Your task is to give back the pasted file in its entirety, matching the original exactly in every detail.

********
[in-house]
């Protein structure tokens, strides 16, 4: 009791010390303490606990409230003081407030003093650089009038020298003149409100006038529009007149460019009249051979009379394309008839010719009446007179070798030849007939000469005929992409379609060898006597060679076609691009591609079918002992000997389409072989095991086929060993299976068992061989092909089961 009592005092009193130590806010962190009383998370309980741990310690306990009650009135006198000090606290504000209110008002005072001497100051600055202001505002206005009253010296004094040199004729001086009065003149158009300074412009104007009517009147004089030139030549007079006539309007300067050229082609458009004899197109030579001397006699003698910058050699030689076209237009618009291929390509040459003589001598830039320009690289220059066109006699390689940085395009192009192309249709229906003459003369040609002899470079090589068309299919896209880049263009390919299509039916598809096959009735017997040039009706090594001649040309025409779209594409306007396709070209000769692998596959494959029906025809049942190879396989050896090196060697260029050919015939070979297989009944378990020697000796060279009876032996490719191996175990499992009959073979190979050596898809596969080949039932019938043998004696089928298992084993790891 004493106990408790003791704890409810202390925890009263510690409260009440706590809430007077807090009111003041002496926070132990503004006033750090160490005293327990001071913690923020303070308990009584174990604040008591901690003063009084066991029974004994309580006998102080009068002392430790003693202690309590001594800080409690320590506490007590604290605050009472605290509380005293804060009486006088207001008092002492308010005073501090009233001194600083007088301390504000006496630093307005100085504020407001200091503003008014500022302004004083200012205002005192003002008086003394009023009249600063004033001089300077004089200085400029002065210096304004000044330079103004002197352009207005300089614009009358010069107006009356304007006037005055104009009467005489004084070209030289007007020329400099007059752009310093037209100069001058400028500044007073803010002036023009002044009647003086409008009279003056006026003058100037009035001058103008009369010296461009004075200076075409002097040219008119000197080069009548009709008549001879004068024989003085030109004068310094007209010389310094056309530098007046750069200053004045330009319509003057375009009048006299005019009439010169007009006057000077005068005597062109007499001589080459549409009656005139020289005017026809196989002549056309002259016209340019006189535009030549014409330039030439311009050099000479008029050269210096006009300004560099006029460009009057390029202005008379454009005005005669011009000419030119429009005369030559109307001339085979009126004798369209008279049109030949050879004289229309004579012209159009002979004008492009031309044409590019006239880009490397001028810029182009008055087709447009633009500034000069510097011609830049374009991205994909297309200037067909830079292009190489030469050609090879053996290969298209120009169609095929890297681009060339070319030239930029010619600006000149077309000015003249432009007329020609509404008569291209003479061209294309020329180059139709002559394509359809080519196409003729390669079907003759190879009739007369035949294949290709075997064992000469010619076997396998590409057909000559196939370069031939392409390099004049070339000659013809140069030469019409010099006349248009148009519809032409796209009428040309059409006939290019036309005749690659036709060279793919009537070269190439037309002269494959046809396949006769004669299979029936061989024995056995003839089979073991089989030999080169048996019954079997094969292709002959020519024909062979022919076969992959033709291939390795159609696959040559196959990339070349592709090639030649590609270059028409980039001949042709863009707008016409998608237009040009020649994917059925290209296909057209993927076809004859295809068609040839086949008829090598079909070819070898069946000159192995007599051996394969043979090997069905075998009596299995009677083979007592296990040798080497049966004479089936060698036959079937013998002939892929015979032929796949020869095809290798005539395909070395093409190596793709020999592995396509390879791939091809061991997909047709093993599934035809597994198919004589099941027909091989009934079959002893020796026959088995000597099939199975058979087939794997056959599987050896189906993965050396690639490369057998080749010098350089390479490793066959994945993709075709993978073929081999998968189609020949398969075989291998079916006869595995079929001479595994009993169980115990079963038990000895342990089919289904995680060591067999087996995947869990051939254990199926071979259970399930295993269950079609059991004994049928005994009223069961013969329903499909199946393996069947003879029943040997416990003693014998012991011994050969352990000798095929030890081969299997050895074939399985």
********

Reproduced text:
[in-house]
């Protein structure tokens, strides 16, 4: 009791010390303490606990409230003081407030003093650089009038020298003149409100006038529009007149460019009249051979009379394309008839010719009446007179070798030849007939000469005929992409379609060898006597060679076609691009591609079918002992000997389409072989095991086929060993299976068992061989092909089961 009592005092009193130590806010962190009383998370309980741990310690306990009650009135006198000090606290504000209110008002005072001497100051600055202001505002206005009253010296004094040199004729001086009065003149158009300074412009104007009517009147004089030139030549007079006539309007300067050229082609458009004899197109030579001397006699003698910058050699030689076209237009618009291929390509040459003589001598830039320009690289220059066109006699390689940085395009192009192309249709229906003459003369040609002899470079090589068309299919896209880049263009390919299509039916598809096959009735017997040039009706090594001649040309025409779209594409306007396709070209000769692998596959494959029906025809049942190879396989050896090196060697260029050919015939070979297989009944378990020697000796060279009876032996490719191996175990499992009959073979190979050596898809596969080949039932019938043998004696089928298992084993790891 004493106990408790003791704890409810202390925890009263510690409260009440706590809430007077807090009111003041002496926070132990503004006033750090160490005293327990001071913690923020303070308990009584174990604040008591901690003063009084066991029974004994309580006998102080009068002392430790003693202690309590001594800080409690320590506490007590604290605050009472605290509380005293804060009486006088207001008092002492308010005073501090009233001194600083007088301390504000006496630093307005100085504020407001200091503003008014500022302004004083200012205002005192003002008086003394009023009249600063004033001089300077004089200085400029002065210096304004000044330079103004002197352009207005300089614009009358010069107006009356304007006037005055104009009467005489004084070209030289007007020329400099007059752009310093037209100069001058400028500044007073803010002036023009002044009647003086409008009279003056006026003058100037009035001058103008009369010296461009004075200076075409002097040219008119000197080069009548009709008549001879004068024989003085030109004068310094007209010389310094056309530098007046750069200053004045330009319509003057375009009048006299005019009439010169007009006057000077005068005597062109007499001589080459549409009656005139020289005017026809196989002549056309002259016209340019006189535009030549014409330039030439311009050099000479008029050269210096006009300004560099006029460009009057390029202005008379454009005005005669011009000419030119429009005369030559109307001339085979009126004798369209008279049109030949050879004289229309004579012209159009002979004008492009031309044409590019006239880009490397001028810029182009008055087709447009633009500034000069510097011609830049374009991205994909297309200037067909830079292009190489030469050609090879053996290969298209120009169609095929890297681009060339070319030239930029010619600006000149077309000015003249432009007329020609509404008569291209003479061209294309020329180059139709002559394509359809080519196409003729390669079907003759190879009739007369035949294949290709075997064992000469010619076997396998590409057909000559196939370069031939392409390099004049070339000659013809140069030469019409010099006349248009148009519809032409796209009428040309059409006939290019036309005749690659036709060279793919009537070269190439037309002269494959046809396949006769004669299979029936061989024995056995003839089979073991089989030999080169048996019954079997094969292709002959020519024909062979022919076969992959033709291939390795159609696959040559196959990339070349592709090639030649590609270059028409980039001949042709863009707008016409998608237009040009020649994917059925290209296909057209993927076809004859295809068609040839086949008829090598079909070819070898069946000159192995007599051996394969043979090997069905075998009596299995009677083979007592296990040798080497049966004479089936060698036959079937013998002939892929015979032929796949020869095809290798005539395909070395093409190596793709020999592995396509390879791939091809061991997909047709093993599934035809597994198919004589099941027909091989009934079959002893020796026959088995000597099939199975058979087939794997056959599987050896189906993965050396690639490369057998080749010098350089390479490793066959994945993709075709993978073929081999998968189609020949398969075989291998079916006869595995079929001479595994009993169980115990079963038990000895342990089919289904995680060591067999087996995947869990051939254990199926071979259970399930295993269950079609059991004994049928005994009223069961013969329903499909199946393996069947003879029943040997416990003693014998012991011994050969352990000798095929030890081969299997050895074939399985």